Evolution News speciation

Three dinosaur species turn out to be one

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Just buried and compressed in different ways:

A new analysis of dinosaur fossils by University of Pennsylvania researchers has revealed that a number of specimens of the genus Psittacosaurus — once believed to represent three different species — are all members of a single species. The differences among the fossil remains that led other scientists to label them as separate species in fact arose from how the animals were buried and compressed, the study found.

Based on the “old-fashioned” method of examining the physical skulls, the researchers concluded that the three purported species were in fact one. They propose that all three can be considered members of the species P. lujiatunensis.

Results from the geometric morphometric analysis, though not sufficient on its own to classify species, supported this conclusion and suggested that how an animal’s body was crushed as it fossilized — from the top, from the side or twisted — could lead to inaccurate species determinations.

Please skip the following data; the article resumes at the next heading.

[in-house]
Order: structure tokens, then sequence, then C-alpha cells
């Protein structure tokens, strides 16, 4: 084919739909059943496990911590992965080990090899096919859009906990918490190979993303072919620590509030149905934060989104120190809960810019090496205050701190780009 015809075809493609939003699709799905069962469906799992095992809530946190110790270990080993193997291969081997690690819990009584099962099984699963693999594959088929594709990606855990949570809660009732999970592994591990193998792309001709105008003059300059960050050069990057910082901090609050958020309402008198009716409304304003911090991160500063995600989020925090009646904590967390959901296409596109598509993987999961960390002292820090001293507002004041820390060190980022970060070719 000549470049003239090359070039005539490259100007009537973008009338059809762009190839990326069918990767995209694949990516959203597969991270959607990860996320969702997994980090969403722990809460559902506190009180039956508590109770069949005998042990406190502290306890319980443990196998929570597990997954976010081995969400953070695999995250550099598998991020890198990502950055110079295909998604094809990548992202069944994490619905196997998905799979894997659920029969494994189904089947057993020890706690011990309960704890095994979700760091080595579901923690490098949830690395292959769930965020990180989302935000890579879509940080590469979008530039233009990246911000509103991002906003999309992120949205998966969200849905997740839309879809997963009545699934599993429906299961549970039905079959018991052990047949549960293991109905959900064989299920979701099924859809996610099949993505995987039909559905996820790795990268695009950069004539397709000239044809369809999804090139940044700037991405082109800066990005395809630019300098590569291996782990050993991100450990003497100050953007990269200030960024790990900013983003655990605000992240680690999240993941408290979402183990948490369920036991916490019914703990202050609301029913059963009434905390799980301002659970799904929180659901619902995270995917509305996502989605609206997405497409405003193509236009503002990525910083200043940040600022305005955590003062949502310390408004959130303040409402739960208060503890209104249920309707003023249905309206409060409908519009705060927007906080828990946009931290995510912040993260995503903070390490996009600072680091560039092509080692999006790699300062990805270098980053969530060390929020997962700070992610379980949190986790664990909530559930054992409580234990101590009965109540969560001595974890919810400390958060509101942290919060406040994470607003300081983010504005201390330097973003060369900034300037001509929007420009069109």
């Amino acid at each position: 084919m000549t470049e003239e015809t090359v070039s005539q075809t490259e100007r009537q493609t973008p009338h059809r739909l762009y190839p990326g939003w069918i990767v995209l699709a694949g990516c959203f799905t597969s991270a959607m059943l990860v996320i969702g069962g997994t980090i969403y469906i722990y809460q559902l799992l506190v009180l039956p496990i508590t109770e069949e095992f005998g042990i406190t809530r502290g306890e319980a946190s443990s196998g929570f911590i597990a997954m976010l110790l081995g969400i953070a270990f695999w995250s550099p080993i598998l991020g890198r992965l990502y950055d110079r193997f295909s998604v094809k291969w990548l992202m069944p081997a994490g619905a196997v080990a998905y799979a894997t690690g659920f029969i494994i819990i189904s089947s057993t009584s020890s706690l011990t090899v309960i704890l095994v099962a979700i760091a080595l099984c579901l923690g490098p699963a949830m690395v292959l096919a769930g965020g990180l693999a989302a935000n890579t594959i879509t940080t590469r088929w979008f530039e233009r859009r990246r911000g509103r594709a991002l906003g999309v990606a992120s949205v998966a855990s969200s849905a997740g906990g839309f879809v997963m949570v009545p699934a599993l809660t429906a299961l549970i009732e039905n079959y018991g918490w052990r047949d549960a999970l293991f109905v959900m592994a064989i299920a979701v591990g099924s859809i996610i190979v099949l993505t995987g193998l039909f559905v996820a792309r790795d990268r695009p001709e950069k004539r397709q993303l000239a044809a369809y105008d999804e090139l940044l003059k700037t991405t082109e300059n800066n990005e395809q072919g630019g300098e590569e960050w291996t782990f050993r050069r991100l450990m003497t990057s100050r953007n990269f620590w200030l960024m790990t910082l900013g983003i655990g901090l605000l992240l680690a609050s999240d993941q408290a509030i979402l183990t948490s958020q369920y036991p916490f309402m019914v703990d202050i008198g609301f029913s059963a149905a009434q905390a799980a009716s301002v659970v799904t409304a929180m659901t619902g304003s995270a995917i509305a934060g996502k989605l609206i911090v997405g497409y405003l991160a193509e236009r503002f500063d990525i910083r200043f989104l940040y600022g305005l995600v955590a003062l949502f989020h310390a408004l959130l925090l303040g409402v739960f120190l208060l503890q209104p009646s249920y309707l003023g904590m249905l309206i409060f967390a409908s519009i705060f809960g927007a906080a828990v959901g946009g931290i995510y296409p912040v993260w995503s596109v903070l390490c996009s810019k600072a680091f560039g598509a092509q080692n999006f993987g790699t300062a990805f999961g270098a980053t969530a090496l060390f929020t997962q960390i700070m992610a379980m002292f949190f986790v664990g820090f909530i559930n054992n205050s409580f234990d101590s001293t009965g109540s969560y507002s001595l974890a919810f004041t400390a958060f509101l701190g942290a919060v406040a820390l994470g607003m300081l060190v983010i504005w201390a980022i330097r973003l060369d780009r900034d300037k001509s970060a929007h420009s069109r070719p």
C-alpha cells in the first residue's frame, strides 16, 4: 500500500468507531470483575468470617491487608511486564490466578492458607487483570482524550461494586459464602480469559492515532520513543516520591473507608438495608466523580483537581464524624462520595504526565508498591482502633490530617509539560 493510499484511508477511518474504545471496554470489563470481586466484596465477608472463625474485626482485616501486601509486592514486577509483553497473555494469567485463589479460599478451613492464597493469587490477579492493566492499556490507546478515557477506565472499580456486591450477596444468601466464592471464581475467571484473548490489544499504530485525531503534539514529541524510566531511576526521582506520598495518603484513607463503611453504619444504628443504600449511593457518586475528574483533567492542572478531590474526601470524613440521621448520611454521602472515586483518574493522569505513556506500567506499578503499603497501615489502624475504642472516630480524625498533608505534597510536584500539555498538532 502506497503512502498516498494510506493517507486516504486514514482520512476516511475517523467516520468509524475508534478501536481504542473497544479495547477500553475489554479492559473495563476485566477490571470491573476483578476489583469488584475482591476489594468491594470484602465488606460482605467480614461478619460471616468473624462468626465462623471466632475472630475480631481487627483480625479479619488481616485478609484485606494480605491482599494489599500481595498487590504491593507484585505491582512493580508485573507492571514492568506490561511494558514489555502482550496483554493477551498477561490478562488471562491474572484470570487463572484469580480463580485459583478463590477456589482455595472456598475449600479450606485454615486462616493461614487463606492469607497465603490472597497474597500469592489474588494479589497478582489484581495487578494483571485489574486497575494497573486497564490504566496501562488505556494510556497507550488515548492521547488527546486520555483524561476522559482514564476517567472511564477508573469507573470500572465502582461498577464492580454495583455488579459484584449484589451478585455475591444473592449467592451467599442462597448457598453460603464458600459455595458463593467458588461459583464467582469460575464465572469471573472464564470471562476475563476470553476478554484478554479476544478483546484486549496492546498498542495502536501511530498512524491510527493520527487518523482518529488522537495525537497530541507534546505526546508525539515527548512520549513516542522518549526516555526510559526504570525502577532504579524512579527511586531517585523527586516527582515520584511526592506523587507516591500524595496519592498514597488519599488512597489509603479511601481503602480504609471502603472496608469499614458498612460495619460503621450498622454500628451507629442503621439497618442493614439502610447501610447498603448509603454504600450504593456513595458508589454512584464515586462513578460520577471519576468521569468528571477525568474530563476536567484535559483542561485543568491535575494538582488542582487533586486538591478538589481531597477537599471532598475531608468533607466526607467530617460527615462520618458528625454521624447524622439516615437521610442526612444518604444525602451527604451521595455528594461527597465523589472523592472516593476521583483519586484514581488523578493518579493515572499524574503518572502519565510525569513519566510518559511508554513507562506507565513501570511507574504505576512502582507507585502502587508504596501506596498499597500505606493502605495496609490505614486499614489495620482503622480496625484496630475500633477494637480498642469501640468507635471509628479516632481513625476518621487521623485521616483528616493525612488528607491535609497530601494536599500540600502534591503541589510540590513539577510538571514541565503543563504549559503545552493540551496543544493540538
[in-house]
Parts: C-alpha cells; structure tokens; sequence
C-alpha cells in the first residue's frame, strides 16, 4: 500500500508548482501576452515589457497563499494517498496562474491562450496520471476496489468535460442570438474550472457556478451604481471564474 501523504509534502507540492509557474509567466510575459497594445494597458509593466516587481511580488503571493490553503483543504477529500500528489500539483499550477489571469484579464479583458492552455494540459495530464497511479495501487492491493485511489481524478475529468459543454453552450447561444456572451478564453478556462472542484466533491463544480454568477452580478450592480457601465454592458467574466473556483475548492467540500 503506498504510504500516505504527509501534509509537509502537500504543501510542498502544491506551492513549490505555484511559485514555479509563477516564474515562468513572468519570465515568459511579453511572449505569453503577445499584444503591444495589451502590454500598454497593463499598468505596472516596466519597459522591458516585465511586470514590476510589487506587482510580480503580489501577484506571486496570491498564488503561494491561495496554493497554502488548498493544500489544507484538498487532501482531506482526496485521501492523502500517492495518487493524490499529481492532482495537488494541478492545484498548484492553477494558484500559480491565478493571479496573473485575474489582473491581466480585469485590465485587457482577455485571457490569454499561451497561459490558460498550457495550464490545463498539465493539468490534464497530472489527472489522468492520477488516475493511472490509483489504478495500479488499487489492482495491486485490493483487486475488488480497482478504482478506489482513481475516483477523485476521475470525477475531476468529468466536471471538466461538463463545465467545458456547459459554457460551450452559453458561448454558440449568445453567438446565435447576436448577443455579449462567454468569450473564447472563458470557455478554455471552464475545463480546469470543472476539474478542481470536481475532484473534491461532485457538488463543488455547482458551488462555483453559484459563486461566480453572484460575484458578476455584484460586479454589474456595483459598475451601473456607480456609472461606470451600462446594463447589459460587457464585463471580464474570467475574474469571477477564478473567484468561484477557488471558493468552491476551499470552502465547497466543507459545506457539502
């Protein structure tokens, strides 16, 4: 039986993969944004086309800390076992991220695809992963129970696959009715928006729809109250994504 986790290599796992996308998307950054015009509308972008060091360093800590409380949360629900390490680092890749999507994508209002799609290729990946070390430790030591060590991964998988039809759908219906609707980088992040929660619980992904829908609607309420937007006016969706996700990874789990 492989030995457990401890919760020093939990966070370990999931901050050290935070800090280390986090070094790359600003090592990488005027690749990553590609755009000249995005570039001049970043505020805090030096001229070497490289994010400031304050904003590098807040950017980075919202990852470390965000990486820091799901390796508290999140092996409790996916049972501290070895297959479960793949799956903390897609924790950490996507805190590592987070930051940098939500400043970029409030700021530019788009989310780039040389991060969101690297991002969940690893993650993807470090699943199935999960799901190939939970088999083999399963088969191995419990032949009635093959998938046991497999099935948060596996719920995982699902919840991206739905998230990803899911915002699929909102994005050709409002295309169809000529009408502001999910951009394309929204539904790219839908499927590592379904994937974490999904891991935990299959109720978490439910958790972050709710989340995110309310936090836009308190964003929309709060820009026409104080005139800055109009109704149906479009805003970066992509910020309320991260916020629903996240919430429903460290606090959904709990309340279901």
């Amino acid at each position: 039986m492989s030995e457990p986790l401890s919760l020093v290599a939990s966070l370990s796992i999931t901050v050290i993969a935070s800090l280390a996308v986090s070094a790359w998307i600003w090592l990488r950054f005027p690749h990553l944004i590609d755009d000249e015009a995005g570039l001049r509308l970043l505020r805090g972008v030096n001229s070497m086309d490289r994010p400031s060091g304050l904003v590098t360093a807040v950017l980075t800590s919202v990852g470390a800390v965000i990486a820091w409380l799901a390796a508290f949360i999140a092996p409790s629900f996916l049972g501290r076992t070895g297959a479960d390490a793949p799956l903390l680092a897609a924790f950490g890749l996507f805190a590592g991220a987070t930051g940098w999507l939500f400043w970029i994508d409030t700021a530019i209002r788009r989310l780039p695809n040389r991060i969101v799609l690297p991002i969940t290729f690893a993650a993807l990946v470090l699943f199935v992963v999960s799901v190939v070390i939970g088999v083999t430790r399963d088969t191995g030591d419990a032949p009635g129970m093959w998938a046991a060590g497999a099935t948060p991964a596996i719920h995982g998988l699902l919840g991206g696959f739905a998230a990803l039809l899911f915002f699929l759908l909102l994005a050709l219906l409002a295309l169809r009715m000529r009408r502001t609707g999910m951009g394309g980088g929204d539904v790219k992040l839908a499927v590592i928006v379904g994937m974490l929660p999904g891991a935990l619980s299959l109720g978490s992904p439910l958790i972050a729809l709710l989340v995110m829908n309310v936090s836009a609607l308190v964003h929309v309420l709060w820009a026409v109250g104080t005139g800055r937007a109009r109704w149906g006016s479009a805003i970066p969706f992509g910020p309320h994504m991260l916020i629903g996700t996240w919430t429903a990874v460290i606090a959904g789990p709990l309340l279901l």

“Our study found all of these false ‘species’ that are not biological species but are apparent species caused by the process of fossilization,” Dodson said.

The Penn team said their investigation shows the value of traditional taxonomic analysis, while also revealing the potential of a new approach to analyzing fossils.

The findings also illustrate the risks of large, general conclusions from a few apparently randomly preserved fossils.

2 Replies to “Three dinosaur species turn out to be one

  1. 1
    Barb says:

    I am greatly amused by the fact that the very science-sounding “geometric morphometic analysis” proved false but the good old-fashioned common sense way of “examining the evidence” actually worked.

  2. 2
    tjguy says:

    This illustrates the difficulty of correctly interpreting the unobservable past. Scientists are human too. Many have a personal bias when doing their interpretation. For some, a need for funding or a hunger for prestige and/or recognition drives them to see new species where none exist. When you only have a few bone fragments, creativity can come in quite handy.

    And then you have the problem of not ever knowing if your current opinion/view is actually right. Of course, all scientists know that science cannot ever really prove anything.

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